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Deficit Commission Votes to Not Send their Plan to Congress

The deficit commission has imploded. Under the Commission’s super-majority voting rules, the commission made recommendations that they themselves cannot agree to send to Congress and force an up or down vote.

It is the Washington Establishment disease: we all agree we must do something about the deficit, but we are going to do absolutely nothing but talk about doing something about it.

Looking at the Commission wide-screen, the Commission’s complete avoidance of dealing with ObamaCare was it’s primary downfall.

Levin explains this head-in-the-sand fatal flaw of the deficit commission:

“I agree with Veronique that the deficit commission’s failure to take on health care—i.e., Obamacare, Medicare, and Medicaid—is reason enough in the end to oppose its proposal. The overall proposal has some promising ideas in it, and the fact that an administration-appointed commission would take the deficit and debt problem seriously is a very good sign. But in the end, their desire to avoid doing much on health care leaves the overall package sorely lacking.

“The entitlement crisis is the deficit and debt crisis, and the entitlement crisis is above all a health-care cost crisis. Obamacare would make it worse by both creating a huge new open-ended entitlement and putting the government in the middle of the health-care sector in a way that will result in immense inefficiency and so exacerbate the cost problem and undermine the quality of care. There is simply no way to fix our deficit and debt problem without undoing Obamacare and dramatically reforming Medicare and Medicaid (along the lines that Alice Rivlin and Paul Ryan proposed to the commission).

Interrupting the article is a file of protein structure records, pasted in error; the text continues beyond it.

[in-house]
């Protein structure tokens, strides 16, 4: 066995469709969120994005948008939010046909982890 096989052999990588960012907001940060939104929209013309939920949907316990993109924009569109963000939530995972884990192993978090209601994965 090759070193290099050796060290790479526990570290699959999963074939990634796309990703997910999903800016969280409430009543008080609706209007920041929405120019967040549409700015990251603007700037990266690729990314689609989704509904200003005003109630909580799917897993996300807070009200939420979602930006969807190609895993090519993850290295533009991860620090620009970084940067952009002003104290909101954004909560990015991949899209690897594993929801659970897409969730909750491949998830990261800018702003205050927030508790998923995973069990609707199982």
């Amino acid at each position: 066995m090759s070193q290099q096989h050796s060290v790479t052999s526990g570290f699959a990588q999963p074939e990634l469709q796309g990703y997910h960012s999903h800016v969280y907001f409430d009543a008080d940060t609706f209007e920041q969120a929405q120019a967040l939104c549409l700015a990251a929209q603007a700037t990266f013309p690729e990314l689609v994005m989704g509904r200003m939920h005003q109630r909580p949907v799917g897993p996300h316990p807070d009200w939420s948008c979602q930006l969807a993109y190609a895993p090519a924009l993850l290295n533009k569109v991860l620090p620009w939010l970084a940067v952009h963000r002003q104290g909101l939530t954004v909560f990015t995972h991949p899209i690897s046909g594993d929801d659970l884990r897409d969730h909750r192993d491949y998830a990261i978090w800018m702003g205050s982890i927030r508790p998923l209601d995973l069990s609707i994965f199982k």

“Obamacare itself cannot just be reformed, because it is deeply rooted in exactly the wrong idea about how to control health-care costs. Medicare and Medicaid exist to provide access to health insurance to two populations that often cannot readily obtain it on their own. They have changed our health-care sector for the worse by their sheer size, poor design, and inefficiency, but their aim is to provide these two populations with access to coverage. Obamacare is designed to transform our health-care sector. It would provide government-funded or subsidized insurance to many millions of people who already have private insurance (along with many millions who do not), and would transform the way the private insurance and health-care markets operate in an effort to impose price controls to contain the growth of costs. It puts into practice the notion that the way to make health-care financing more efficient is to make it a centralized system managed largely by the government, so that the only way to really squeeze costs is to tighten price controls.”

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